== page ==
Imagine the U.S. capitol’s austere statuary that holds monuments of the great men that built this nation. However, some of them are no longer considered “great men.” Statues of Confederate Soldiers, Congressmen who supported slavery and segregation, and downright white supremacists litter the south. But can we say litter? Can the work of these men and their willingness to chase their beliefs be forgotten? This is the debate that rages on- especially in the American South. I find that as times change and there is more respect for all cultures, the way we honor our history changes. History cannot undergo censure or erasure; that is simply regressive. However, we can change our customs as we explore the hurt these monuments may cause due to their racist nature, cultural intolerance, or symbolism of unprincipled ideals that work against the advancement of mankind. An example of this would be the statue of John Aycock in the U.S. Capitol Building.
Aycock was North Carolina’s “Education Governor.” In addition to that, he was also a self-proclaimed white supremacist and segregationist. He robbed Blacks of their right to vote and was famous for his speech dubbed “The Negro Problem”.. Aycock worked tirelessly to stop the Black vote. He also implemented and stressed that Whites control North Carolina’s public education system as to keep Blacks exactly where the White supremacists wanted them to be. In his speech “The Negro Problem” Aycock boasts,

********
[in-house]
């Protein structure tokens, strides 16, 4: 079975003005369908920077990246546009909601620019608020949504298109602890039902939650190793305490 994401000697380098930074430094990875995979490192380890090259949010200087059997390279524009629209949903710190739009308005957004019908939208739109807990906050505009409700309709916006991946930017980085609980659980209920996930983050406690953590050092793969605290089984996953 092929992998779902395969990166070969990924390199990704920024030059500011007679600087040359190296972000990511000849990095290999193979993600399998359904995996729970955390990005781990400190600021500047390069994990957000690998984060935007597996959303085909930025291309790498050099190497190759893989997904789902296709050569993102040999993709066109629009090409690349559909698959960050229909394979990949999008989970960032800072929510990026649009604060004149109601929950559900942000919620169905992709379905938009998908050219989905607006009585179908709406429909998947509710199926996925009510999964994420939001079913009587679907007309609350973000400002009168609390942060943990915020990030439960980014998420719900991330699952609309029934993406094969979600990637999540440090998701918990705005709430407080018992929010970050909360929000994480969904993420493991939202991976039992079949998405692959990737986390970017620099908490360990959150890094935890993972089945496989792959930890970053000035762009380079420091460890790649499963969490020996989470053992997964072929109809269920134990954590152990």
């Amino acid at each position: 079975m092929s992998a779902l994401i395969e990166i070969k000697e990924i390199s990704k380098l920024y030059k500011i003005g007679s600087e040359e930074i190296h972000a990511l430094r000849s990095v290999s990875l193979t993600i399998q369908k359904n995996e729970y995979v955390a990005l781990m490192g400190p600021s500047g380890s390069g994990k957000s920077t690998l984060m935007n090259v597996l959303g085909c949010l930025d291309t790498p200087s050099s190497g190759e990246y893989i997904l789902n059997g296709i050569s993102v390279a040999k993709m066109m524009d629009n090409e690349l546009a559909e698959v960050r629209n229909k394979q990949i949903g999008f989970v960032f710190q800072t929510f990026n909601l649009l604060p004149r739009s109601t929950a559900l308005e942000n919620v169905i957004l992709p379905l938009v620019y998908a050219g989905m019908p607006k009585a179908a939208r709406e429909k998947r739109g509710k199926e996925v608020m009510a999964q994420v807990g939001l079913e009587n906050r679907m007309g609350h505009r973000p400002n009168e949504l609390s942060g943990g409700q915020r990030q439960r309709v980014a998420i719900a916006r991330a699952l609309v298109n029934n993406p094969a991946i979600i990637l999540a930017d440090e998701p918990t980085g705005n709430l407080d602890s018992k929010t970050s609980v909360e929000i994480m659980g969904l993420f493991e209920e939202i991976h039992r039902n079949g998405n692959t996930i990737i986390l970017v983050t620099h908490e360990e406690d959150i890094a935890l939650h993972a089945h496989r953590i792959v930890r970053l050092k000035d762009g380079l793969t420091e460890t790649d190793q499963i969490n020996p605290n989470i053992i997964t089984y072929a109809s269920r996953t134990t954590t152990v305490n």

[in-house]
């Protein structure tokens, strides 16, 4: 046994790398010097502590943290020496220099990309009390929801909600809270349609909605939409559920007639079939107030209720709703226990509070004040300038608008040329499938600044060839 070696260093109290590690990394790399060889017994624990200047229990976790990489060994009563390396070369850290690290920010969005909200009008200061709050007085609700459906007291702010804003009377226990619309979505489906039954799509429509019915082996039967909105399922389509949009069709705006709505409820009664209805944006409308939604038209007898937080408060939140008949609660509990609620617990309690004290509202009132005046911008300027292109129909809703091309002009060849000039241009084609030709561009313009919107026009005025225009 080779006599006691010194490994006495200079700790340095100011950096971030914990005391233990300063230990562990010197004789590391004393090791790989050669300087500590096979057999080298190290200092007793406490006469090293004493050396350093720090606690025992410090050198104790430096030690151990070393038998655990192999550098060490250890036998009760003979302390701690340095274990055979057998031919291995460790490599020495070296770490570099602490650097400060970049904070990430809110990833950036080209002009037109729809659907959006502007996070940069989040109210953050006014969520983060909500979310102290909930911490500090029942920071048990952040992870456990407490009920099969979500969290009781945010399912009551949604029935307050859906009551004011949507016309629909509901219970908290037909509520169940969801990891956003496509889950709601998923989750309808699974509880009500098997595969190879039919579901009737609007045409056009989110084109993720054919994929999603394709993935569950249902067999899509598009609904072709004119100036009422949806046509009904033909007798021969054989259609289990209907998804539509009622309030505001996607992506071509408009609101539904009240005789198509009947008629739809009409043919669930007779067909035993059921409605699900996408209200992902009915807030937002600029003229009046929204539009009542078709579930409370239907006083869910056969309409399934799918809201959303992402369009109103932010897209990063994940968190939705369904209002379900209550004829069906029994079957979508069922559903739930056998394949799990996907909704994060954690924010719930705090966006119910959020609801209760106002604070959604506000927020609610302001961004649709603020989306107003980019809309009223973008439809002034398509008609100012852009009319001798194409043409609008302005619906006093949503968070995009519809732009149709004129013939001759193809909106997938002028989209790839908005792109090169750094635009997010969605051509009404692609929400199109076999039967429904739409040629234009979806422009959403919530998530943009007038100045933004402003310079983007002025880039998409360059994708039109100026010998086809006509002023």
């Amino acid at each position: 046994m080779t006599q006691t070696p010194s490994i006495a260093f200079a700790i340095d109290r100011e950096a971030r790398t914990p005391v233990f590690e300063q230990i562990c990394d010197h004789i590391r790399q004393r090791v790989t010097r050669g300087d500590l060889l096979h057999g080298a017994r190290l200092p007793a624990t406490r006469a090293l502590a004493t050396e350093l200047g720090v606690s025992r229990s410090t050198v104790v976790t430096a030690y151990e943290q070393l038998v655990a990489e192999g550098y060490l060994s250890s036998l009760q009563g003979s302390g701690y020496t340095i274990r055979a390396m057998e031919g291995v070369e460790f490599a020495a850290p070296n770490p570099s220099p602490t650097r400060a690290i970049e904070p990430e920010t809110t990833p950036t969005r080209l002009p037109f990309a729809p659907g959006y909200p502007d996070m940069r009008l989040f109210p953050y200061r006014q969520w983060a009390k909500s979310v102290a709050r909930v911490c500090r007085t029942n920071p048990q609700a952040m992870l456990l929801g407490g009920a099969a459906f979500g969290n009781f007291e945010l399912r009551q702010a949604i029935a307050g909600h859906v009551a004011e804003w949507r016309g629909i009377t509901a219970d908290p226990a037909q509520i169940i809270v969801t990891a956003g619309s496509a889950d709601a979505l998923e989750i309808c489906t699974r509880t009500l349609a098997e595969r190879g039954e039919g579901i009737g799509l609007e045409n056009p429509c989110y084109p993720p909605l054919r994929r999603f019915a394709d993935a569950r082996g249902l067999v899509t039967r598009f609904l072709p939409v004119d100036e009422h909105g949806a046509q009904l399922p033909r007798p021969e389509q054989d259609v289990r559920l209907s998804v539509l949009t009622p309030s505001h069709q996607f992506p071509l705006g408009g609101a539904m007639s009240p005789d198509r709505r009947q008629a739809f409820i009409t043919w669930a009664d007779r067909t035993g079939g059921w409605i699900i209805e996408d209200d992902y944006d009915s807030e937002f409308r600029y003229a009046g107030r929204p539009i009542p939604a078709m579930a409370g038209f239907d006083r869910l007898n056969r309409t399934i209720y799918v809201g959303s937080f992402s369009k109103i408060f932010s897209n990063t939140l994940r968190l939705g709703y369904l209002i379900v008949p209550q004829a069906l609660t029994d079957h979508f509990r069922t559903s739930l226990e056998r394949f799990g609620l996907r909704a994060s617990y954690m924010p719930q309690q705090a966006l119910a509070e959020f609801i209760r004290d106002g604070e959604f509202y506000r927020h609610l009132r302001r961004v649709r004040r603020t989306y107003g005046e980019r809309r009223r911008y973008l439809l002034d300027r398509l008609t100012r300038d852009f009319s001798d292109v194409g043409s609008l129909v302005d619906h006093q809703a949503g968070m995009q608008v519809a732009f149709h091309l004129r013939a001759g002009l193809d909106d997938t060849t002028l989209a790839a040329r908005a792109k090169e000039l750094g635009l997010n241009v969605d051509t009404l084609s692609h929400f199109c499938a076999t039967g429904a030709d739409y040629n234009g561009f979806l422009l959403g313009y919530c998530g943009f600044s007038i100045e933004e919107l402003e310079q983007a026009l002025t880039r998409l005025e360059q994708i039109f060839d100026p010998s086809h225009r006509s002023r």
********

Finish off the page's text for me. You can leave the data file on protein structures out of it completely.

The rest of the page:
‘I am proud of my State…because there we have solved the negro problem…We have taken him out of politics and have thereby secured good government..”
He then revels in what he believes to be the bravado of his activism as he continued disenfranchising the Black community. He compares the Black persons’ search for equality to a search for death. His political career was wholly based around deep-rooted racism, and he displayed that in every decision he made.
The history of John Aycock’s life is only the beginning of why his statue now faces scrutiny. His image is symbolic of the racism and prejudice southern Blacks faced every day throughout the history of America. Even now, the children of this generation will view these men, like Aycock, as catalysts of slavery, segregation, and bigotry instead of war heroes or successful politicians.
Henceforth, the statue of John Aycock remaining in the U.S. Capitol Building shows a lack of consideration and sends the message that the United States shows reverence to these men despite their unacceptable actions. The monuments embody a dark time in America and exude this passive-aggressive intolerance of African American history and culture within the United States. Comparably, even though Japanese generals may have accomplished military prestige in World War II, they were still held accountable for their crimes against man. So the debate is, why should generals of the Confederate army who were fighting to uphold their states’ rights, which included slavery, also not be held accountable for promoting slavery and owning slaves?